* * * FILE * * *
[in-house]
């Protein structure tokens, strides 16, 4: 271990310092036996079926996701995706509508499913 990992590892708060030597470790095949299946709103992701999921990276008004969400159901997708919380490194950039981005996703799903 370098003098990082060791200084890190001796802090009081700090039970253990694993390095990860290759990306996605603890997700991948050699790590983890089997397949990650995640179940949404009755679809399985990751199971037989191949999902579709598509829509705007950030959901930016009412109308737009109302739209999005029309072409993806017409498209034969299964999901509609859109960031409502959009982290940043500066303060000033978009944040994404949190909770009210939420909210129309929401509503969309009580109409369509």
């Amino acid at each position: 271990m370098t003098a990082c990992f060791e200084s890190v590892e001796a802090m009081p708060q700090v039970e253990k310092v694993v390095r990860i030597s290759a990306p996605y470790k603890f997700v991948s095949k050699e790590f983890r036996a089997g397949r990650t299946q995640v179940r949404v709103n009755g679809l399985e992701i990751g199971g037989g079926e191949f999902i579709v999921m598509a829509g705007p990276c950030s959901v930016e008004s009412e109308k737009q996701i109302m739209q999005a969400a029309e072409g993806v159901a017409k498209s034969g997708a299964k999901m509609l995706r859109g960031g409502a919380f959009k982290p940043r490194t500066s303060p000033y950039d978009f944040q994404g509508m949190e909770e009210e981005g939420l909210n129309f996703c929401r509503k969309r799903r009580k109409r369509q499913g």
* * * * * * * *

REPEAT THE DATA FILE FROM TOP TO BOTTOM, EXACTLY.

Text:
[in-house]
């Protein structure tokens, strides 16, 4: 271990310092036996079926996701995706509508499913 990992590892708060030597470790095949299946709103992701999921990276008004969400159901997708919380490194950039981005996703799903 370098003098990082060791200084890190001796802090009081700090039970253990694993390095990860290759990306996605603890997700991948050699790590983890089997397949990650995640179940949404009755679809399985990751199971037989191949999902579709598509829509705007950030959901930016009412109308737009109302739209999005029309072409993806017409498209034969299964999901509609859109960031409502959009982290940043500066303060000033978009944040994404949190909770009210939420909210129309929401509503969309009580109409369509």
């Amino acid at each position: 271990m370098t003098a990082c990992f060791e200084s890190v590892e001796a802090m009081p708060q700090v039970e253990k310092v694993v390095r990860i030597s290759a990306p996605y470790k603890f997700v991948s095949k050699e790590f983890r036996a089997g397949r990650t299946q995640v179940r949404v709103n009755g679809l399985e992701i990751g199971g037989g079926e191949f999902i579709v999921m598509a829509g705007p990276c950030s959901v930016e008004s009412e109308k737009q996701i109302m739209q999005a969400a029309e072409g993806v159901a017409k498209s034969g997708a299964k999901m509609l995706r859109g960031g409502a919380f959009k982290p940043r490194t500066s303060p000033y950039d978009f944040q994404g509508m949190e909770e009210e981005g939420l909210n129309f996703c929401r509503k969309r799903r009580k109409r369509q499913g």